Teri Nye is the newest member of Park Pride’s Visioning team, holding a master’s degree in landscape architecture from the University of Georgia, a bachelor of science in biology with a concentration in botany, and a Georgia teaching certificate in secondary biology. Originally from Virginia, she began her career in landscape architecture in Sydney, Australia. Upon returning to the United States she made Atlanta her home. She designed parks and urban green spaces in the southeast, including in Houston, Memphis, Charlotte and in Atlanta, for three years before taking a position as a botanist at Fernbank Science Center. There, she honed her expertise in Georgia native plants and plant communities while working throughout DeKalb County in educational outreach.
“Having strong relationships—whether within our families or our friends or our communities—is one of our basic human needs. Parks provide a place for that to happen.” Teri Nye, Park Visioning Coordinator
She spent over ten years helping the public understand and enjoy many of DeKalb County’s parks including Davidson-Arabia Mountain and Stone Mountain, and Atlanta’s urban parks. Teri is also an experienced graphic designer, painter, and photographer; she is a member of the Georgia Plant Conservation Alliance and the Georgia Botanical Society and is a volunteer with Trees Atlanta.
Teri’s dynamic background is greatly going to increase the capacity of the Park Visioning team, and we’re thrilled to add her to the ranks!
Learn more about Teri through our interview below.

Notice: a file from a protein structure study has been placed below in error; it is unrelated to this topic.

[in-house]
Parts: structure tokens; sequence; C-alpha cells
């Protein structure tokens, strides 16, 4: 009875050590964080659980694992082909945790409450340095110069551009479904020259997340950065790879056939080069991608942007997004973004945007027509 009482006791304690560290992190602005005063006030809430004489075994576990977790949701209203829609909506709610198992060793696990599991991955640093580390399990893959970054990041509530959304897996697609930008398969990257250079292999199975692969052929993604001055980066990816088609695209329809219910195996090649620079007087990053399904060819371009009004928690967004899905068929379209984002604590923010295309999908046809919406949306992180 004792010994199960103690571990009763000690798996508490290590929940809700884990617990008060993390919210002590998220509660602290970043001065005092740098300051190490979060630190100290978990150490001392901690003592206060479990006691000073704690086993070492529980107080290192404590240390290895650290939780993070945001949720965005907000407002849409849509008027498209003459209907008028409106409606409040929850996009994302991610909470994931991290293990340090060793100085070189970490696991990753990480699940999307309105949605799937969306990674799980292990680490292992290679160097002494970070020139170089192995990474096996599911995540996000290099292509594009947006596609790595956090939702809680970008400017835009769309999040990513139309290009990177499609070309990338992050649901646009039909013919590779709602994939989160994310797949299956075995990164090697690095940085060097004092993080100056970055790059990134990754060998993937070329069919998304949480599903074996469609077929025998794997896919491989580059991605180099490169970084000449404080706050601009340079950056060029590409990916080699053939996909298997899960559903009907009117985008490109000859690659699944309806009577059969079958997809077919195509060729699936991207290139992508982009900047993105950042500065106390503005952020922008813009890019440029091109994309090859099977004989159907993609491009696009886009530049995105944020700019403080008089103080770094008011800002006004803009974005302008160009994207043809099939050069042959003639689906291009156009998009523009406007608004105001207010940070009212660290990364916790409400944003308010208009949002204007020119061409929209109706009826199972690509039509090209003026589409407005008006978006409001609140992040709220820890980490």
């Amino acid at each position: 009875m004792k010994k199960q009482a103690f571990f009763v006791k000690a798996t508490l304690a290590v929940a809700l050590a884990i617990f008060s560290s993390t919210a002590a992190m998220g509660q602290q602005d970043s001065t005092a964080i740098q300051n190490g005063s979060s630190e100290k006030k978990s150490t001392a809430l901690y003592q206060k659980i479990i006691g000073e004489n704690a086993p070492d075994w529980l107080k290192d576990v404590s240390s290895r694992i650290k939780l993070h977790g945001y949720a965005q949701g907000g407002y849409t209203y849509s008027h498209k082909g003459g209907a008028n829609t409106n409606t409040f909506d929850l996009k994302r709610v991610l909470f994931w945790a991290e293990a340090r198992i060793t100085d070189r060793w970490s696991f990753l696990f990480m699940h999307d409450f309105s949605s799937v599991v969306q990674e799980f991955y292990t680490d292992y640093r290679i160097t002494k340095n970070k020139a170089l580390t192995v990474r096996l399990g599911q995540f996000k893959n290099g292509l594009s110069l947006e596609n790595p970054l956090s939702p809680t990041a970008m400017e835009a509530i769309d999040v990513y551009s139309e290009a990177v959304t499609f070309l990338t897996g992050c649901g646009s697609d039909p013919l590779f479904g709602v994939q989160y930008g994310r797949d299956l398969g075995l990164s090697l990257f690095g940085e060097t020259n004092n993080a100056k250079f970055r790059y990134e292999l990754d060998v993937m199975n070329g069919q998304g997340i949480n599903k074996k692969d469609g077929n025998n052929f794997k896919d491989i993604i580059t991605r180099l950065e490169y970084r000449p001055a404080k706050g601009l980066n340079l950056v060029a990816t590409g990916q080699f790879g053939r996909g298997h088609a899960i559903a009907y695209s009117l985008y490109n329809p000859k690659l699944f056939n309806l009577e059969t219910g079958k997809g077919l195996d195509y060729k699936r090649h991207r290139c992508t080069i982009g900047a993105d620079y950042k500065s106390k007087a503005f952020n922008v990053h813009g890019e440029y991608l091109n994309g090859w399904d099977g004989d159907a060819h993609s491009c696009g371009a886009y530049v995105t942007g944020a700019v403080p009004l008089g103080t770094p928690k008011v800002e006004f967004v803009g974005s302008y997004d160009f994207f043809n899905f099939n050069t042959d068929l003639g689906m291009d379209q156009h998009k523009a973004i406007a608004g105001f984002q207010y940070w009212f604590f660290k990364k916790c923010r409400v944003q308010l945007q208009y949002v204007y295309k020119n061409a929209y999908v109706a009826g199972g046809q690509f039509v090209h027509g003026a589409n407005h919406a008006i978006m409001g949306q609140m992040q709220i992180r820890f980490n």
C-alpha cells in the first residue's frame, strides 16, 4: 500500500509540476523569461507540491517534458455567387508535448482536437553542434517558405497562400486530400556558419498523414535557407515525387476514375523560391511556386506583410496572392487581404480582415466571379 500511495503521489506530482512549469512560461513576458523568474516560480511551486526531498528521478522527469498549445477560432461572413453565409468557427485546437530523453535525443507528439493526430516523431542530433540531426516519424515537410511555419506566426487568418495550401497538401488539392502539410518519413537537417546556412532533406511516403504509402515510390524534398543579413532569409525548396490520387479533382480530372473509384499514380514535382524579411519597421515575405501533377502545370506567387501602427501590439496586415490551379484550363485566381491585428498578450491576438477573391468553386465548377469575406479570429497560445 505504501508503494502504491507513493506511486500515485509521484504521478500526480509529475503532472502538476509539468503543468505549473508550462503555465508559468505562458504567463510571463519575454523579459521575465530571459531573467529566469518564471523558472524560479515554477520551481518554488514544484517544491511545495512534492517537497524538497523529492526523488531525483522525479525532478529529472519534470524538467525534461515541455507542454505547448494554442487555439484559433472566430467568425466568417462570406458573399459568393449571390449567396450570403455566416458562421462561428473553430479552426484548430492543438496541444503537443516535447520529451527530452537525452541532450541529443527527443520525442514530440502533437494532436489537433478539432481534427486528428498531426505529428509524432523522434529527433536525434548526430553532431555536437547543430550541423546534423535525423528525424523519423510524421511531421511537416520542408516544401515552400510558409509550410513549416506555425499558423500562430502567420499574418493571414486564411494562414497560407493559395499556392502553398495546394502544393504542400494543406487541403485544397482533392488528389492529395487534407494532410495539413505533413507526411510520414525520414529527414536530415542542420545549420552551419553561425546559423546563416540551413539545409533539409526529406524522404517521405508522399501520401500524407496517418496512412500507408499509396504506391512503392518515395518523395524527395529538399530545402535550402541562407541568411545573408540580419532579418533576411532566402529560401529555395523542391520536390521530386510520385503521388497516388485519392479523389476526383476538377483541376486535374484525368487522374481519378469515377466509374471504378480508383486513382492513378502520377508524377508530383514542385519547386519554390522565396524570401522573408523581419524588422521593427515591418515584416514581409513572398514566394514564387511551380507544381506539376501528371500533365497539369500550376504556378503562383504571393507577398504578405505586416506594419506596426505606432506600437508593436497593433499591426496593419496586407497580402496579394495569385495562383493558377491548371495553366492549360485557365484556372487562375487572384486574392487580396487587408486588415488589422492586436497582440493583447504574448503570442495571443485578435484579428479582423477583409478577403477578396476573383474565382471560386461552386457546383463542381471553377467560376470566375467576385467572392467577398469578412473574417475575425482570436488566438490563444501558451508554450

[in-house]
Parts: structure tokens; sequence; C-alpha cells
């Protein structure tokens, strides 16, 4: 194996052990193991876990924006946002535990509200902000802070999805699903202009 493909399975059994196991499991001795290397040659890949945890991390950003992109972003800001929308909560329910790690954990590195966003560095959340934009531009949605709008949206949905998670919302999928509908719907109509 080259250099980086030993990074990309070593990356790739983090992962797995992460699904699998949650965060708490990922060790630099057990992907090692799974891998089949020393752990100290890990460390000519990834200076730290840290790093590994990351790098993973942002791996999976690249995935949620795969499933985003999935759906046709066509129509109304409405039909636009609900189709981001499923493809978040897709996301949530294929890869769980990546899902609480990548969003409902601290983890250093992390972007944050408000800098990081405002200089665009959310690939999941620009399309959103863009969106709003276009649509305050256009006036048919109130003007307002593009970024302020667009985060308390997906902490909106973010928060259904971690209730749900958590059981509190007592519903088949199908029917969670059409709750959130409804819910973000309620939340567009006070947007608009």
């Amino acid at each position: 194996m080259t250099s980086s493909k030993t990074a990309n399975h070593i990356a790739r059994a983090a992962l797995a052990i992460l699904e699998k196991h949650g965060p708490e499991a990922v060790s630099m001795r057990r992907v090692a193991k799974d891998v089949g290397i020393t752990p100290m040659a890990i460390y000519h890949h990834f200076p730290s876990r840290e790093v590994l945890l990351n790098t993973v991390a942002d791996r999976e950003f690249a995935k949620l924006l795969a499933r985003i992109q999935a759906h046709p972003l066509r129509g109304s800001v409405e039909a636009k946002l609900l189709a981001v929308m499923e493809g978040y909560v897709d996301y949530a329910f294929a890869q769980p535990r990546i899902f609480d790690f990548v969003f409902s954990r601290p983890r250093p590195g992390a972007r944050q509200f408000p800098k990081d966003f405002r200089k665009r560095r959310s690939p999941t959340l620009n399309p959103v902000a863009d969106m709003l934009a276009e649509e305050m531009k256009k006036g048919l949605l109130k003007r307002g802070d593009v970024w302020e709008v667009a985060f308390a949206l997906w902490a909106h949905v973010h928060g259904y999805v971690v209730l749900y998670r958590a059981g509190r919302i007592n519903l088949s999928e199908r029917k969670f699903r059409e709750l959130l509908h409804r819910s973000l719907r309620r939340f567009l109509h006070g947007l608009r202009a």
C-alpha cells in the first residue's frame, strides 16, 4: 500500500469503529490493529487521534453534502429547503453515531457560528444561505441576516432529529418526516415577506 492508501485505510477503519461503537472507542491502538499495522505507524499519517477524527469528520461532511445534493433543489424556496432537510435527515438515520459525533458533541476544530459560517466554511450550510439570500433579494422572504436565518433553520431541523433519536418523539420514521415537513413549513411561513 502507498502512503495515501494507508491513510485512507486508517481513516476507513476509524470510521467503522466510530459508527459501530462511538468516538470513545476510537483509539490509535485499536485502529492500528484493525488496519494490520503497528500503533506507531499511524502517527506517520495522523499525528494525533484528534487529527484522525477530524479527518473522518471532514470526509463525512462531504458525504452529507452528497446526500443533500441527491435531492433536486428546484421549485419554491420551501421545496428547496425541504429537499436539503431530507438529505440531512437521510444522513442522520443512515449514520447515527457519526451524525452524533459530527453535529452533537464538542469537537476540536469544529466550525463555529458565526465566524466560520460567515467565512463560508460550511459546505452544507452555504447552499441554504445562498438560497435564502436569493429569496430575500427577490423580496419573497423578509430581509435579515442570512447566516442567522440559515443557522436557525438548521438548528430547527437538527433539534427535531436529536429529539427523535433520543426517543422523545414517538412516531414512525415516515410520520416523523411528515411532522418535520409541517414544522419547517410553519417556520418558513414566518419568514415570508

Why are parks important?
Parks nurture deeper connections to our local landscapes and to enable us to find shared connections based on the landscapes we identify as home. This is especially important in cities where much of what we experience outdoors is planned and managed. I believe everyone benefits from knowing their local ecosystem—which includes people!
Park Pride’s mission is “to engage communities to activate the power of parks.” In what ways are parks “powerful?”
The power of parks is that they catalyze clusters of people living near one another to become communities of neighbors. Parks are a community’s collective back yard, not just fulfilling individual needs, but also allowing neighbors to realize shared interests and commonalities. Having strong relationships—whether within our families or our friends or our communities—is one of our basic human needs. Parks provide a place for that to happen.
Why is it important for communities to have a voice in their parks?
It’s essential that local residents—the very people that will use the parks—play a lead role in the management and planning of their parks. Parks must serve the needs of the community or they simply don’t function. The only way to make this happen is via the advice of people who will be, and have been, living and playing there.
What are you looking forward to the most about your position as Visioning Coordinator?
There are so many exciting things going on throughout Atlanta right now! I’m super excited to be part of creating more livable, safe communities through parks.
What’s your favorite local park?
That’s a tough one. I grew up in the Shenandoah Valley of Virginia where the surrounding countryside, the Shenandoah National Park and the Blue Ridge Parkway were my local parks. I like to roam! Here in Atlanta my favorite ‘park’ is under construction at the moment—that’s the extension of the Eastside Trail of the Beltline Arboretum. The old train tracks have been an impromptu park for Reynoldstown ever since I’ve lived there. It’s also a great place to spot my favorite butterfly, the Buckeye!
What’s your favorite park activity?
Bird watching and exploring. I love just walking around looking at birds, insects and plants, probably with either my binoculars or my camera, or both. It’s inspiring and relaxing at the same time, plus I get some exercise. We also have some great neighborhood parties in Reynoldstown’s Lang-Carson Park.